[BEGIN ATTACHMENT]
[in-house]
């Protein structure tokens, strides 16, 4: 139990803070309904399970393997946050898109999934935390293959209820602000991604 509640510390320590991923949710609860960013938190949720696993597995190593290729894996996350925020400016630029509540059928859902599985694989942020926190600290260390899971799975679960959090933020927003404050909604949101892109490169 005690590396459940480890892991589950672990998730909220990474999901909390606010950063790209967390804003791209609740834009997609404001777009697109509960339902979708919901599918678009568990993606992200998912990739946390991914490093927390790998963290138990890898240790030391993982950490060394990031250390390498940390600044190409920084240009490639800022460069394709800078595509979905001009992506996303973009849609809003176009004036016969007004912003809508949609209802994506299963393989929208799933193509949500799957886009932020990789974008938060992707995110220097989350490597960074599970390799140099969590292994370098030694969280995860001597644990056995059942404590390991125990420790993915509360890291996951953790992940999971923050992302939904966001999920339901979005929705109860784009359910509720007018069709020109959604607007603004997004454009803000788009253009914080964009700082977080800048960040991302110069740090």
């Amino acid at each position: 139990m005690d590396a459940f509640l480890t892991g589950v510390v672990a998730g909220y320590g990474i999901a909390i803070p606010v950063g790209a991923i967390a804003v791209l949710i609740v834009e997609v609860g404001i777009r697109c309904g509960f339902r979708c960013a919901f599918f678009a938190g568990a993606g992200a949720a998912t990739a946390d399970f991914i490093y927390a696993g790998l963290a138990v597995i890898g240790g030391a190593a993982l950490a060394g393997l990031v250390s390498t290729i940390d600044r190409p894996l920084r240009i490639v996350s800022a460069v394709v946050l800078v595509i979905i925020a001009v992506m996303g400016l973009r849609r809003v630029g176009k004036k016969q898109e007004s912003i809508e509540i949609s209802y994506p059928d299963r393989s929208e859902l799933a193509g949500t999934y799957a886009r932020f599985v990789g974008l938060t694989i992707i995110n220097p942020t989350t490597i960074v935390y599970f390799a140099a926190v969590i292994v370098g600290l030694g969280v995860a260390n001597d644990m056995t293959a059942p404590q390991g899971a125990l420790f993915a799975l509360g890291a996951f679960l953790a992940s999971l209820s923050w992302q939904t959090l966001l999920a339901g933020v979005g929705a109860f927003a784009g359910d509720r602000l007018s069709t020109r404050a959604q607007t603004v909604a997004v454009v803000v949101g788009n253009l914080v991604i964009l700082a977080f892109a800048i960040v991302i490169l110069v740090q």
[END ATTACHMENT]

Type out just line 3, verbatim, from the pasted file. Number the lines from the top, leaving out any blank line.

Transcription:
């Amino acid at each position: 139990m005690d590396a459940f509640l480890t892991g589950v510390v672990a998730g909220y320590g990474i999901a909390i803070p606010v950063g790209a991923i967390a804003v791209l949710i609740v834009e997609v609860g404001i777009r697109c309904g509960f339902r979708c960013a919901f599918f678009a938190g568990a993606g992200a949720a998912t990739a946390d399970f991914i490093y927390a696993g790998l963290a138990v597995i890898g240790g030391a190593a993982l950490a060394g393997l990031v250390s390498t290729i940390d600044r190409p894996l920084r240009i490639v996350s800022a460069v394709v946050l800078v595509i979905i925020a001009v992506m996303g400016l973009r849609r809003v630029g176009k004036k016969q898109e007004s912003i809508e509540i949609s209802y994506p059928d299963r393989s929208e859902l799933a193509g949500t999934y799957a886009r932020f599985v990789g974008l938060t694989i992707i995110n220097p942020t989350t490597i960074v935390y599970f390799a140099a926190v969590i292994v370098g600290l030694g969280v995860a260390n001597d644990m056995t293959a059942p404590q390991g899971a125990l420790f993915a799975l509360g890291a996951f679960l953790a992940s999971l209820s923050w992302q939904t959090l966001l999920a339901g933020v979005g929705a109860f927003a784009g359910d509720r602000l007018s069709t020109r404050a959604q607007t603004v909604a997004v454009v803000v949101g788009n253009l914080v991604i964009l700082a977080f892109a800048i960040v991302i490169l110069v740090q």